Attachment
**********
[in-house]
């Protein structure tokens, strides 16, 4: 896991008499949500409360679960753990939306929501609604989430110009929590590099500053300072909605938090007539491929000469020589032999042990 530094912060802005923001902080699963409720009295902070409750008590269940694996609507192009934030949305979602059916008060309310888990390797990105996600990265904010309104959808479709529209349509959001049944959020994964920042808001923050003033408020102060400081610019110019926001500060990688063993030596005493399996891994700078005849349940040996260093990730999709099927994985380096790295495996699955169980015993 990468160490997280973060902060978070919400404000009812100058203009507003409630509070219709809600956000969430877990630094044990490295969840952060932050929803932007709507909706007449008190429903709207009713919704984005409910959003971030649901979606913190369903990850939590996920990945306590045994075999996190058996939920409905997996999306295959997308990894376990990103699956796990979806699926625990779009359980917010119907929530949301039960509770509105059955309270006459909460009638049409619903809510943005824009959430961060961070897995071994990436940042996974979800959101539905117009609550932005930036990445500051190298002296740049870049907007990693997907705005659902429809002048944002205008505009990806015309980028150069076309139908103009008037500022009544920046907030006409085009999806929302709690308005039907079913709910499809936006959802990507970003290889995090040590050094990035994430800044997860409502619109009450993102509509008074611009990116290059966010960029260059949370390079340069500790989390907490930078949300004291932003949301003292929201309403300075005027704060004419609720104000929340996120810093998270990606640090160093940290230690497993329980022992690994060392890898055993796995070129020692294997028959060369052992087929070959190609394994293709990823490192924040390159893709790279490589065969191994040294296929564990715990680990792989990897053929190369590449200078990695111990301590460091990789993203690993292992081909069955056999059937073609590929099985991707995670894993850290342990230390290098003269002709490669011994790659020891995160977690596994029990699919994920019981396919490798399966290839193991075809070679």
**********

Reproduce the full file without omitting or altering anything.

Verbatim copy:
[in-house]
């Protein structure tokens, strides 16, 4: 896991008499949500409360679960753990939306929501609604989430110009929590590099500053300072909605938090007539491929000469020589032999042990 530094912060802005923001902080699963409720009295902070409750008590269940694996609507192009934030949305979602059916008060309310888990390797990105996600990265904010309104959808479709529209349509959001049944959020994964920042808001923050003033408020102060400081610019110019926001500060990688063993030596005493399996891994700078005849349940040996260093990730999709099927994985380096790295495996699955169980015993 990468160490997280973060902060978070919400404000009812100058203009507003409630509070219709809600956000969430877990630094044990490295969840952060932050929803932007709507909706007449008190429903709207009713919704984005409910959003971030649901979606913190369903990850939590996920990945306590045994075999996190058996939920409905997996999306295959997308990894376990990103699956796990979806699926625990779009359980917010119907929530949301039960509770509105059955309270006459909460009638049409619903809510943005824009959430961060961070897995071994990436940042996974979800959101539905117009609550932005930036990445500051190298002296740049870049907007990693997907705005659902429809002048944002205008505009990806015309980028150069076309139908103009008037500022009544920046907030006409085009999806929302709690308005039907079913709910499809936006959802990507970003290889995090040590050094990035994430800044997860409502619109009450993102509509008074611009990116290059966010960029260059949370390079340069500790989390907490930078949300004291932003949301003292929201309403300075005027704060004419609720104000929340996120810093998270990606640090160093940290230690497993329980022992690994060392890898055993796995070129020692294997028959060369052992087929070959190609394994293709990823490192924040390159893709790279490589065969191994040294296929564990715990680990792989990897053929190369590449200078990695111990301590460091990789993203690993292992081909069955056999059937073609590929099985991707995670894993850290342990230390290098003269002709490669011994790659020891995160977690596994029990699919994920019981396919490798399966290839193991075809070679």